NASA astronaut Stephanie Wilson is attired in a training version of her shuttle launch and entry suit in a 2009 training mission.

NASA astronaut Stephanie Wilson is attired in a training version of her shuttle launch and entry suit in a 2009 training mission. NASA

Space Corps Is At Least ‘Three to Five Years Away,’ Its Congressional Champion Says

A bipartisan team of House lawmakers slams the Air Force for pushing back on the idea of a separate service for space operations.

The proposal for a U.S. Space Corps isn’t dead, but any action is probably at least several years away. That’s leaving the United States in a “really bad situation” as Russia and China race to put new capabilities in orbit, according to Rep. Mike Rogers, the idea’s strongest proponent on Capitol Hill.  

Starting now, it would probably take the Pentagon “three to five years” to set up a separate service for space, Rogers said at the Center for Strategic and International Studies on Wednesday. Currently, the Air Force manages the vast majority of the U.S. military’s efforts in space.

“I personally think three or five years is the way to get it done without being too disruptive, because we have to keep using these assets while we're in the in the process,” said Rogers, who chairs the House Armed Services Subcommittee on Strategic Forces. The Alabama Republican spearheaded a proposal for a space corps in last year’s defense policy bill.

Rogers and ranking member Rep. Jim Cooper, D-Tenn., wanted to move more quickly. Their proposal would have given the Air Force a year to design a separate space corps and then start implementing it in 2019. They were motivated by “a sense of urgency,” Cooper said Wednesday, after several hearings in which Pentagon officials said China and Russia were at least near-peers to the U.S. in space.

But the idea didn’t make it into the final defense authorization for 2018. Senate committee members didn’t want to move as quickly, and the Air Force fought the issue. On Wednesday, Rogers and Cooper slammed the service for that opposition, saying it was impeding America’s progress in space.

“The first thing [the Air Force] could do is just to come out of denial, admit we've got a problem and then we've got to fix it, and work with us, instead of fighting us,” Rogers said. “The Air Force has spent the last year on Capitol Hill fighting Congress trying to keep us from meddling in this issue.”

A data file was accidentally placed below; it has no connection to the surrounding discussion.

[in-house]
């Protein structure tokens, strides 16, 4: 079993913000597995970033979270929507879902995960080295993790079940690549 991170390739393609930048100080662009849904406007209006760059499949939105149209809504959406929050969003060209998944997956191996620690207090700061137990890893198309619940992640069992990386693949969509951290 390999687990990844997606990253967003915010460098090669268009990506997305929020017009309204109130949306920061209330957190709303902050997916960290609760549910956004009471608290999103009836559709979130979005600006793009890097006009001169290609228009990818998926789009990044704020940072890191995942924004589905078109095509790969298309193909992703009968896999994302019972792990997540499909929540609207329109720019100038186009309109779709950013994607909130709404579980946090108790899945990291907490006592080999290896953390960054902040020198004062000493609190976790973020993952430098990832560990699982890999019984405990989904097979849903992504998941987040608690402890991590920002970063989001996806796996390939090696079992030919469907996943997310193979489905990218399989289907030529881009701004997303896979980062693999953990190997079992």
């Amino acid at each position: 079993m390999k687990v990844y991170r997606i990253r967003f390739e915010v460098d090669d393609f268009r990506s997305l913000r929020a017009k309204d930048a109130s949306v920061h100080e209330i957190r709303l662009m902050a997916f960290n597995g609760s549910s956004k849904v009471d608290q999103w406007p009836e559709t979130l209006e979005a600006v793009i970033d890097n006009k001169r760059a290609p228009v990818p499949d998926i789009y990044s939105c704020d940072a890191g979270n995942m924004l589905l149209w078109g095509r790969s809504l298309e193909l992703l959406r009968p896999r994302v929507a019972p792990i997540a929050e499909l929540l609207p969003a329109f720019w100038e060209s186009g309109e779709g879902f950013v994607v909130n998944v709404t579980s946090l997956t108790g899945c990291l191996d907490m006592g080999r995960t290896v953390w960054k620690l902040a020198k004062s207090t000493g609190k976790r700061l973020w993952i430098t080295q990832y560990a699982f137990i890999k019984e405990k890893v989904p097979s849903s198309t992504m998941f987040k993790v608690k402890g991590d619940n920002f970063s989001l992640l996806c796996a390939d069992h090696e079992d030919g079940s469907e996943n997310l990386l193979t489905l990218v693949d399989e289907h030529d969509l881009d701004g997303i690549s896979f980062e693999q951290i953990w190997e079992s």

Instead, Congress made some adjustments to the space management and acquisition processes, and ordered Deputy Defense Secretary Pat Shanahan to hire an independent federally funded research corporation to design what a separate space service would look like. That study could fuel the next legislative push for reform.

The law requires Shanahan to submit an interim report March 1 and a final report in December. Rogers said he has “every confidence” Shanahan will deliver it on time — unlike a similar report the Pentagon was supposed to submit last year.

“He is a corporate guy; he has our confidence,” Rogers said. “He gets it, he wants to fix it and we have been staying in regular contact with him on this and we are going to stay in regular contact with him.”

But even if the preliminary report arrives next week, this year’s defense authorization talks won’t necessarily include a renewed push for a space corps. Right now, “everything remains in the discussion stages,” said a congressional aide close to the process. “It’s too early to draw any conclusions.”

If it’s not included in the 2019 authorization, but makes it into the 2020 version, the Pentagon would need to stand up the new corps in the span of a year to hit the short side of Rogers’ mark. So “three to five years” may not just be reasonable, but optimistic. It’s time to get cracking, according to Cooper.

“We fought and won World War II in five years,” he said. “Bureaucratic changes should not be determined at our convenience but at what’s necessary.”

And what’s necessary is prioritizing space — something the Air Force has not done while privileging air combat over all else, Cooper said.

“The Air Force has had amazing budgets for a long time to do a lot of things, and then they end up being unenthusiastic about drones because they're not piloted aircraft. Give me a break — you know I like leather jackets too, but that's not the predominant characteristic” that should be guiding procurement choices, he said. “Historians will not be kind when they look back at this period.”